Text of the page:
Friday, September 26, 2003

Wibble While You Work

One of the joys (and simultaneous curses) of working for yourself is that there are no bosses leaning over your shoulder while you are idling around Blogoland rather than earning. It was during one such foray yesterday that I came across the old quote from Martin Niemoeller:

When Hitler attacked the Jews I was not a Jew, therefore I was not concerned. And when Hitler attacked the Catholics, I was not a Catholic, and therefore, I was not concerned. And when Hitler attacked the unions and industrialists, I was not a member of the unions and I was not concerned. Then, Hitler attacked me and the Protestant church -- and there was nobody left to be concerned.

It instantly transported me back over twenty years to the time I last heard it. I was working for a (then) large, well known chemicals and textile company. It was the early eighties, Thatcherism had got into its stride and unemployment was rising fast. The factory had seen many departments close down and others restructured with lots of redundancies.

Our union rep was an enthusiastic young politico who fancied himself as something of an orator. Passionate in defending his members, he was desperate to get us out on strike in defence of the latest department facing the axe. In a key meeting he made his final plea for solidarity by invoking the good pastor's stirring words.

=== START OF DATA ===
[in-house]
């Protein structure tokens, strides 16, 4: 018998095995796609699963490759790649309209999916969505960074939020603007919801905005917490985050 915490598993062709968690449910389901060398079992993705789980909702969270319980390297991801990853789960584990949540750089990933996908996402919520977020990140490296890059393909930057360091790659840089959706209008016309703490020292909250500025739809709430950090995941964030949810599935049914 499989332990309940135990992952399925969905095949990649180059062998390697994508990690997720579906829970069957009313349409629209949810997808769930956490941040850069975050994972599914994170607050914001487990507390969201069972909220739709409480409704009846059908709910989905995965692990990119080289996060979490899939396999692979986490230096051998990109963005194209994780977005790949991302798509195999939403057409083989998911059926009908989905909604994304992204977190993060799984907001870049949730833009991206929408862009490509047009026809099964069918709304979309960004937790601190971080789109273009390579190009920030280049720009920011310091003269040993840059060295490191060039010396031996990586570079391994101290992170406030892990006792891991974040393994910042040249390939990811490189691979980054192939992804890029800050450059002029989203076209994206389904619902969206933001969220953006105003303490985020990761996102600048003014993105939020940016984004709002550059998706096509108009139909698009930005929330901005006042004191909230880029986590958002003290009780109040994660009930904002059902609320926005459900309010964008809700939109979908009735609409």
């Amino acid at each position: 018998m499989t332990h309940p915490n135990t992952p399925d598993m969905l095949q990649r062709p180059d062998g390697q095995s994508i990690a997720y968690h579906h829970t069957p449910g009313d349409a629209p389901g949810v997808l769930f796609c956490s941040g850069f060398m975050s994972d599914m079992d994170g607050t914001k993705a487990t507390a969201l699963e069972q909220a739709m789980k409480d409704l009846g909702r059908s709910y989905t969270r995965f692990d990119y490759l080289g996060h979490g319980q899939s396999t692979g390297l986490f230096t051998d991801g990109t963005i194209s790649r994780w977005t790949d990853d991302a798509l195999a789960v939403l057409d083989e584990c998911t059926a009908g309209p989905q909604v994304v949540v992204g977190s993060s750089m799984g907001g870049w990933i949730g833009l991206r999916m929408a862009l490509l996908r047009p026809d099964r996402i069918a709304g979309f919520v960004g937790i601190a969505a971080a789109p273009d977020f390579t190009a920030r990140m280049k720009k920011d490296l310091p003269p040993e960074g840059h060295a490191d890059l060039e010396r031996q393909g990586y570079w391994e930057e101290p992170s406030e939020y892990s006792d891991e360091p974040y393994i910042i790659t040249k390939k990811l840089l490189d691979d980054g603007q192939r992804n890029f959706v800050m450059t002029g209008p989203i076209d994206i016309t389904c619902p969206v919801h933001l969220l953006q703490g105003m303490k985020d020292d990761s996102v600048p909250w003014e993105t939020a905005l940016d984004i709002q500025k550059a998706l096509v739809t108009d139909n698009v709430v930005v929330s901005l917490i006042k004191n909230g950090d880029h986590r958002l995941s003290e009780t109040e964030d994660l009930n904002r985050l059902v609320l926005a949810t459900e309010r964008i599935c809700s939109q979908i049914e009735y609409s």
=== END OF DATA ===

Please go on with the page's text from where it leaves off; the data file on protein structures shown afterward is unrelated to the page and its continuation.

"When they closed down the Dyeing Division," he thundered, "I didn't work there, therefore I was not concerned. And when they closed down the Nylon Plant, I didn't work there, and therefore I was not concerned. And when they closed down the Development Unit, I didn't work there either, so I was not concerned. And then they tried to close the Research Lab..."

He paused for effect, but for a fraction too long, because some old wag shouted out, "Because nobody ever fucking worked there, the lazy bastards, they deserved everything they got."

The meeting dissolved into laughter and the strike never happened.

If this was a proper leftie morality tale, it would finish with the old wag losing his job a few months down the line, but I don't know if that happened or not because mine went not long after.

And since it was such a shit job it was the best thing that ever happened to me.

Wednesday, September 24, 2003

Couldn't Give a Shit Victory Revisited.

The CGAS victory quote led to some comments on the Kid's blog, which set me thinking - an occurance that occasionally happens despite all indications to the contrary.

Dumjon ranted about policians' utter degeneracy, concluding thus:

In fact, I'd say that if we as citizens have any duties it is exactly this one: we should do everything possible to marginalise these people in our society. If we wish to keep civilisation moving ahead then we need to have the courage and the conviction to ensure that those who have rejected its centeral tenets are excluded from it as quickly as possible.

While Anthony C gave the political classes' stock answer:

you could argue that we operate an inclusive political system and that anyone can get involved - you don't like what's on offer; then put up or shut up. If people really don't like what the main parties are offering they can either start their own party or - more realistically - get themselves involved in one of the existing parties and try to change it from within. I tend to feel there's a lot of truth in the maxim that we get the politicians we deserve.